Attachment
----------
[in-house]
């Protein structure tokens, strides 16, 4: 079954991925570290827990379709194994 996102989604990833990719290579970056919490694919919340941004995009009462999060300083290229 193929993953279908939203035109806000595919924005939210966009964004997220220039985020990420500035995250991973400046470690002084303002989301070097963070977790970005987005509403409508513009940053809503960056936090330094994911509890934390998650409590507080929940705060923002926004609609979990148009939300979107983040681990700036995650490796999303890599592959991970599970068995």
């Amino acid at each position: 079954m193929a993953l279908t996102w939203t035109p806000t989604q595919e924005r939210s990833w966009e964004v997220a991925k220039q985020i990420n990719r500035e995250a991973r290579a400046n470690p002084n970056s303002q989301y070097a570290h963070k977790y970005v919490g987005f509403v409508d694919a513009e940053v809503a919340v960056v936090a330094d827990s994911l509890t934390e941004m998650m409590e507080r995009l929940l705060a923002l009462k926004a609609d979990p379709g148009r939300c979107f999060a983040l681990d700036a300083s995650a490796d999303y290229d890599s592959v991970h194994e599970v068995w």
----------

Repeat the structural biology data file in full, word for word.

[in-house]
């Protein structure tokens, strides 16, 4: 079954991925570290827990379709194994 996102989604990833990719290579970056919490694919919340941004995009009462999060300083290229 193929993953279908939203035109806000595919924005939210966009964004997220220039985020990420500035995250991973400046470690002084303002989301070097963070977790970005987005509403409508513009940053809503960056936090330094994911509890934390998650409590507080929940705060923002926004609609979990148009939300979107983040681990700036995650490796999303890599592959991970599970068995």
């Amino acid at each position: 079954m193929a993953l279908t996102w939203t035109p806000t989604q595919e924005r939210s990833w966009e964004v997220a991925k220039q985020i990420n990719r500035e995250a991973r290579a400046n470690p002084n970056s303002q989301y070097a570290h963070k977790y970005v919490g987005f509403v409508d694919a513009e940053v809503a919340v960056v936090a330094d827990s994911l509890t934390e941004m998650m409590e507080r995009l929940l705060a923002l009462k926004a609609d979990p379709g148009r939300c979107f999060a983040l681990d700036a300083s995650a490796d999303y290229d890599s592959v991970h194994e599970v068995w």